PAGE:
Hunting and fishing are allowed, but permits are required. Camping is permitted in the gorge but permits are required from May 1 through October 31.
This trail is the southeastern approach to the Linville Gorge Wilderness Loop
. From here, hikers can access the Mountains to Sea Trail.
Features: Birding — Fall Colors — Views — Wildflowers — Wildlife
Need To Know
Due to the rugged backcountry conditions of the Linville Wilderness, it's a good idea to check in with the rangers and inform them of your travel plans. The Linville Falls Visitor Center is open April 15 - November 1, 9AM-5PM. Maps are available there.
From the Wolf Pit Road parking lot, hikers will ascend roughly 800 feet in one mile. The trail will eventually connect to the Mountains to Sea Trail (MST). For more information concerning the MST, please check out this page.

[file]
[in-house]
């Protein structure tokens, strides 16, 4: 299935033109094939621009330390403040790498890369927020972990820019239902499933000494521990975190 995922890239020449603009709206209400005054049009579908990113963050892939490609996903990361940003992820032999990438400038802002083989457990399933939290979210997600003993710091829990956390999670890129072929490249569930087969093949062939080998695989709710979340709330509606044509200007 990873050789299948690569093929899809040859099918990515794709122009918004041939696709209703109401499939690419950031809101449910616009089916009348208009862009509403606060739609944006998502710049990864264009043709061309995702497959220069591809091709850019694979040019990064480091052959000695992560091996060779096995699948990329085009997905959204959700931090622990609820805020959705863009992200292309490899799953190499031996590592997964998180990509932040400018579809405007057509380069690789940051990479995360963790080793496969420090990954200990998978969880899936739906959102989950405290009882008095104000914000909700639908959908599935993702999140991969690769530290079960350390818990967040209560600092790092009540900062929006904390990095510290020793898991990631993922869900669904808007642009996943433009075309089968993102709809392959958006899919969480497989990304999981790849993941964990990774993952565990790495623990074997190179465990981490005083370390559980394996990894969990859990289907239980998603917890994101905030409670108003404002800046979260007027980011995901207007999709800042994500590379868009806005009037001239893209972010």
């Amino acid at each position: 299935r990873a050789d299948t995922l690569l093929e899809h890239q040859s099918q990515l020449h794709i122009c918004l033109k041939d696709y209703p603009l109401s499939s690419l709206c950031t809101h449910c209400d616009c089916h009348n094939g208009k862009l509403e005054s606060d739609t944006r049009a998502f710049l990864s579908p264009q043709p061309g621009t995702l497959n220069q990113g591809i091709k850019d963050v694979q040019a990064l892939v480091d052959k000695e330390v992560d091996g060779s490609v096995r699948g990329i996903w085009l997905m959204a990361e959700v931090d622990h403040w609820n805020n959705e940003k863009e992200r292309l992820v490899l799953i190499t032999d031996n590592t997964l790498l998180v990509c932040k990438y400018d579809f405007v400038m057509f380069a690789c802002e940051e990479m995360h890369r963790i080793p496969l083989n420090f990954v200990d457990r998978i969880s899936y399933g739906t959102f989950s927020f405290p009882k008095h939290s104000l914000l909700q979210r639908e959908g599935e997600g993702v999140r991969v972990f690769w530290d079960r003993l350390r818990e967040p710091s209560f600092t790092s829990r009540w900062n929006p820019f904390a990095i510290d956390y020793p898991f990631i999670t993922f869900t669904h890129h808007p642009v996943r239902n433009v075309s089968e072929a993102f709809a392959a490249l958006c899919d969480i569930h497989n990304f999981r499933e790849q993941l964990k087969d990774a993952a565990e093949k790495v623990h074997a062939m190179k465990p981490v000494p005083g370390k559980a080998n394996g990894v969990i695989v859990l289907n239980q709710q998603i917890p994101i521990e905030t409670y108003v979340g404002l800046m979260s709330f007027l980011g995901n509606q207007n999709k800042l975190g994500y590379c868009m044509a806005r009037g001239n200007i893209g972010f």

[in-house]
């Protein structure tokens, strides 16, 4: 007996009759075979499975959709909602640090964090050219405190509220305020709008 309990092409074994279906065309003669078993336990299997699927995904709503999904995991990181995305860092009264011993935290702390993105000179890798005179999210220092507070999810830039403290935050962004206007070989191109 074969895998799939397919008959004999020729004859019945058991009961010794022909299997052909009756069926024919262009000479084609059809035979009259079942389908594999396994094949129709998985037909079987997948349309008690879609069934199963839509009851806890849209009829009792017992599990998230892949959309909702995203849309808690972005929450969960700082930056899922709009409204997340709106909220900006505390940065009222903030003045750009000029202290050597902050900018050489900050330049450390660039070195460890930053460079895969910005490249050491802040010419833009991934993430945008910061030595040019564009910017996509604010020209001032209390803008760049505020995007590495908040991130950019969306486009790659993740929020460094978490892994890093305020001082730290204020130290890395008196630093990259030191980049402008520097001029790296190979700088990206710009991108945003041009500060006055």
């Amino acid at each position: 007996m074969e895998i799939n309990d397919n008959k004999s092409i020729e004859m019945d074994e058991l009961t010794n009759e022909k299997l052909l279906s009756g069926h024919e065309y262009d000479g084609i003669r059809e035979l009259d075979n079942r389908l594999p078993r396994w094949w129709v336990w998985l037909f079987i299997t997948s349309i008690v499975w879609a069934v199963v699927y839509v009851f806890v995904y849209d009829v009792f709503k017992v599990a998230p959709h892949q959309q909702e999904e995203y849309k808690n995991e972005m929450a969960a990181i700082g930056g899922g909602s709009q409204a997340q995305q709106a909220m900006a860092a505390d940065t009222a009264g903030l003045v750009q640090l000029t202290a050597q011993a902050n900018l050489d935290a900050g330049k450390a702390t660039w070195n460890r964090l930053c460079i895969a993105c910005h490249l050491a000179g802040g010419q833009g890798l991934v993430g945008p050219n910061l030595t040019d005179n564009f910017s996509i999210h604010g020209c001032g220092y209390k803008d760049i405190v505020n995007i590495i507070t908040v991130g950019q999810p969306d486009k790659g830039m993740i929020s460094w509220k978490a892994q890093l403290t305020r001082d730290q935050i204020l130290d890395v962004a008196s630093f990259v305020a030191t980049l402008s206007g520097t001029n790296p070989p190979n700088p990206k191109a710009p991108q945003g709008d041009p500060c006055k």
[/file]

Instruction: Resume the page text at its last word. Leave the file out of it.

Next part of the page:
. At the end of the trail, hikers can head north towards Shortoff Mountain and Table Rock Mountain or south towards the Linville River.
This trail is a part of the Linville Gorge Wilderness Loop
Flora & Fauna
Local flora - rhododendron, sand mrtyle, red chokeberry, azalea, turkey beard, bristly locust, yellow root, silverbell, orchids, ninebark, and wild indigo.
Local fauna - white-tail deer, black bears, squirrel, raccoon, grouse, turkey, vultures, owls, hawks, as well brown and rainbow trout. There are also copperheads and timber rattlesnakes.
History & Background
Designated as a wild area in 1951 by the Chief of the Forest Service, the Linville Wilderness became part of the National Wilderness System after the signing of the Wilderness Act of 1964. In 1984, the North Carolina Wilderness Act increased the acreage from 7,575 acres to roughly 12,000.